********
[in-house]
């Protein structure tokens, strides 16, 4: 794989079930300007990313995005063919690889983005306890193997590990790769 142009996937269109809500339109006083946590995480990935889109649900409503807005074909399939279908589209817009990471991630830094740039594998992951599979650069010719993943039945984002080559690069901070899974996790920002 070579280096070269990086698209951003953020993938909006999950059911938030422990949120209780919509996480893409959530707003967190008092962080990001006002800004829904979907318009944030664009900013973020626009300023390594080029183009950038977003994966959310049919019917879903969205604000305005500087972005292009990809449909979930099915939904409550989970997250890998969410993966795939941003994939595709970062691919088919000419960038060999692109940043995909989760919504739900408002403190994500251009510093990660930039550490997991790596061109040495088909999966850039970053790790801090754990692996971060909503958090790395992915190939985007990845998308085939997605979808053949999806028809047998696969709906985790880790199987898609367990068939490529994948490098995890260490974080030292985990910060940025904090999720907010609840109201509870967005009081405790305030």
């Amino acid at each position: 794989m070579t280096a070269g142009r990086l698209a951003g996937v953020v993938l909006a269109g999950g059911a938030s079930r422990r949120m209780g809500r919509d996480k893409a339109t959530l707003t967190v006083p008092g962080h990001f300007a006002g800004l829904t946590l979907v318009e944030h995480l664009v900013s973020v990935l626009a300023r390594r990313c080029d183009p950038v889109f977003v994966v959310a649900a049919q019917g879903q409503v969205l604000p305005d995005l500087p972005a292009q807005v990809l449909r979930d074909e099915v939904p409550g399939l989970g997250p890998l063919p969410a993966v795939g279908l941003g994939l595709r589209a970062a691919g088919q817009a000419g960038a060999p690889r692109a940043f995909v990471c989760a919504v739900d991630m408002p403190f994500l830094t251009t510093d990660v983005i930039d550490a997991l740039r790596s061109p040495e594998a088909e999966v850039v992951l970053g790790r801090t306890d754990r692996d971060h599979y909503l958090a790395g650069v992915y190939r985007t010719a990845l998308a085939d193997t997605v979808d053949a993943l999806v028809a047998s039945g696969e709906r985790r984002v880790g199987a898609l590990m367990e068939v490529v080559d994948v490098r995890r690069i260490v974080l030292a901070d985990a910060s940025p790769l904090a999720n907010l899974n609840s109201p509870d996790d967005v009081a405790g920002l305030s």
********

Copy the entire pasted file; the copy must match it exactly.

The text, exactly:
[in-house]
């Protein structure tokens, strides 16, 4: 794989079930300007990313995005063919690889983005306890193997590990790769 142009996937269109809500339109006083946590995480990935889109649900409503807005074909399939279908589209817009990471991630830094740039594998992951599979650069010719993943039945984002080559690069901070899974996790920002 070579280096070269990086698209951003953020993938909006999950059911938030422990949120209780919509996480893409959530707003967190008092962080990001006002800004829904979907318009944030664009900013973020626009300023390594080029183009950038977003994966959310049919019917879903969205604000305005500087972005292009990809449909979930099915939904409550989970997250890998969410993966795939941003994939595709970062691919088919000419960038060999692109940043995909989760919504739900408002403190994500251009510093990660930039550490997991790596061109040495088909999966850039970053790790801090754990692996971060909503958090790395992915190939985007990845998308085939997605979808053949999806028809047998696969709906985790880790199987898609367990068939490529994948490098995890260490974080030292985990910060940025904090999720907010609840109201509870967005009081405790305030």
């Amino acid at each position: 794989m070579t280096a070269g142009r990086l698209a951003g996937v953020v993938l909006a269109g999950g059911a938030s079930r422990r949120m209780g809500r919509d996480k893409a339109t959530l707003t967190v006083p008092g962080h990001f300007a006002g800004l829904t946590l979907v318009e944030h995480l664009v900013s973020v990935l626009a300023r390594r990313c080029d183009p950038v889109f977003v994966v959310a649900a049919q019917g879903q409503v969205l604000p305005d995005l500087p972005a292009q807005v990809l449909r979930d074909e099915v939904p409550g399939l989970g997250p890998l063919p969410a993966v795939g279908l941003g994939l595709r589209a970062a691919g088919q817009a000419g960038a060999p690889r692109a940043f995909v990471c989760a919504v739900d991630m408002p403190f994500l830094t251009t510093d990660v983005i930039d550490a997991l740039r790596s061109p040495e594998a088909e999966v850039v992951l970053g790790r801090t306890d754990r692996d971060h599979y909503l958090a790395g650069v992915y190939r985007t010719a990845l998308a085939d193997t997605v979808d053949a993943l999806v028809a047998s039945g696969e709906r985790r984002v880790g199987a898609l590990m367990e068939v490529v080559d994948v490098r995890r690069i260490v974080l030292a901070d985990a910060s940025p790769l904090a999720n907010l899974n609840s109201p509870d996790d967005v009081a405790g920002l305030s």